By Fabrizio Tassinari
The question is not whether the EU will again be ready to expand; it is where the EU ought to end.
In retrospect, the historic European Union expansion of May 2004 carries more than a hint of irony. The accession of eight former communist nations of Central Europe was in many ways a high point for Europe. The EU monitored these countries' transition towards liberal democracy; it influenced their political culture and guided economic transformation.
It wasn't a miracle, as one might mistakenly believe from listening to the European vulgate. But it is safe to say that the EU accompanied a remarkable development. When viewed alongside the quagmire that America was making for itself in Iraq at the time, enlargement became the epitome of Europe's power and of the scale of its ambitions.
Alas, EU enlargement has since turned into an unforgiving mirror of European paralysis. Just one year after the Eastern expansion, popular referenda in France and the Netherlands rejected the so-called Constitutional Treaty aiming at reforming EU institutions. The no vote signaled widespread dissatisfaction with the overall course of Europe, and it coalesced in a generic enlargement fatigue. The French non notoriously came down to the "Polish plumber," the imaginary new EU citizen threatening the Gallic labor market with his pipes and screws.
In January 2007, then, the EU fulfilled the ill-fated promise of admitting Bulgaria and Romania. In order to assuage their fear of being left behind, Brussels had given the two Balkan countries an entry date, irrespective of their record on domestic reforms. Those judicial and administrative reforms have slowed since the countries' accession, as contract killings and corruption at the highest levels have remained the norm.
As for the other Balkans, the troubled nations of the former Yugoslavia, the EU has reiterated ad nauseam its commitment to their "European perspective." But much of the region remains in a political and security limbo, and Brussels has fed into it by trying to adjust its scrupulous criteria and conditions to the precarious situation on the ground. The result is that, with the possible exception of Croatia, it is unclear to the Balkan people if and when they will accede to the Union.
The EU has also partly frozen accession talks with Turkey, shortly after it took the momentous step of opening those talks. It did so because of Turkey's reluctance to open its ports to vessels coming from Cyprus. Turkey's size, its large Muslim population, and geographical location are clearly the real reason for Europe's hesitance. Still, the problem is that Ankara has lost its momentum for reform, and Europe has lost its credibility.
Each of these instances shows different facets of the European malaise. EU institutions, conceived half a century ago, have adjusted as the Union has taken in more countries, but do require comprehensive reforms in order to function effectively with 30-plus potential members. Pending approval by the Irish, the forthcoming Lisbon treaty will go some way to correcting that, but it can do nothing to rewind the half-decade that Europe has lost.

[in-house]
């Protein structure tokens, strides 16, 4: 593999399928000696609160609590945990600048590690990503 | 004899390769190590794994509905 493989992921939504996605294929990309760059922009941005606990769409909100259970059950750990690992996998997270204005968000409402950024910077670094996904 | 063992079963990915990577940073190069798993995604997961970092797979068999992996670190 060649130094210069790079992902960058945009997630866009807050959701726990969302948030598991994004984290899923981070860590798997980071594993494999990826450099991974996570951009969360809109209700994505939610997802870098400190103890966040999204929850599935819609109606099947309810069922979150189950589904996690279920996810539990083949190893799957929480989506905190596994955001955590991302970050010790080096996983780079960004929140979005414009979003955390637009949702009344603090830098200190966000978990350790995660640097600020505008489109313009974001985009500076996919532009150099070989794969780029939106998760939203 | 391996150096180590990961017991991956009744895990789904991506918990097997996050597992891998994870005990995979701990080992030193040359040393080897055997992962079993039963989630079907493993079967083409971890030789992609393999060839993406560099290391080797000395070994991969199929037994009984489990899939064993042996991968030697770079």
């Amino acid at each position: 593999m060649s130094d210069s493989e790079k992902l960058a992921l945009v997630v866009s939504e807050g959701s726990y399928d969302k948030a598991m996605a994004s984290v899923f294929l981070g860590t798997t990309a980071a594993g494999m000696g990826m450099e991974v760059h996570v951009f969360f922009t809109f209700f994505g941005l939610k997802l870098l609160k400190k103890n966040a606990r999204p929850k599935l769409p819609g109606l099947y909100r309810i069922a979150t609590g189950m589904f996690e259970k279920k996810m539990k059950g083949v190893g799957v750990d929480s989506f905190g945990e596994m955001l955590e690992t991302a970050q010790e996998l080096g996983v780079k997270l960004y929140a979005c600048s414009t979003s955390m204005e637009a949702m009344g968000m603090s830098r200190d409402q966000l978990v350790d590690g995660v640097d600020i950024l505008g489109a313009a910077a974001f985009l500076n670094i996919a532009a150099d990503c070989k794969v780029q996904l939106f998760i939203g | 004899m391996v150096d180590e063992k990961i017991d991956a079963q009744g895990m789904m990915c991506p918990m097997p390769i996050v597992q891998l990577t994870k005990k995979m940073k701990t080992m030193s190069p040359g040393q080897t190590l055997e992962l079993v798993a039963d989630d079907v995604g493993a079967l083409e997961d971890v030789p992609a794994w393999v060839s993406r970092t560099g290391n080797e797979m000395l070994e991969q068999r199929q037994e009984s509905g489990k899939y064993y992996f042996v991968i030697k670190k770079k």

EU expansion was also expected to bring about an ever more diverse Union. Yet, in western Europe, support for further expansion is at an all-time low, even in traditionally pro-enlargement countries such as Britain and Italy. In the wake of the global financial maelstrom earlier this year, politicians from the new member states warned about the descent of a new "iron curtain" in Europe. Economic and social differences have brought out profound divisions, rather than deepening the Union's cherished diversity.
Above all, the predicament of these past five years has made it plain that the EU enlargement policy is unsustainable in the long run. Expansion is routinely described as Europe's most successful foreign policy. But taking in country after country hardly qualifies as a foreign policy at all. The question is not whether the EU will again be ready to expand; it is where the EU ought to end.
Given the plethora of stakeholders in the European arena, a firm decision on this is not easy to take. But it is the single move likely to shift the focus away from enlargement as an existential question, and back to European integration as the paramount means for fostering prosperity and spreading peace on the Continent.
Enlargement has provided a powerful tool to achieve these goals. But it is now sinking the EU because it has become a goal unto itself.
Fabrizio Tassinari is a Senior Fellow at the Danish Institute for International Studies and a non-Resident Fellow at Johns Hopkins' SAIS Center for Transatlantic Relations. His book, Why Europe Fears Its Neighbors, will be published in September.
The views expressed are those of the author and do not necessarily represent those of the Johns Hopkins University.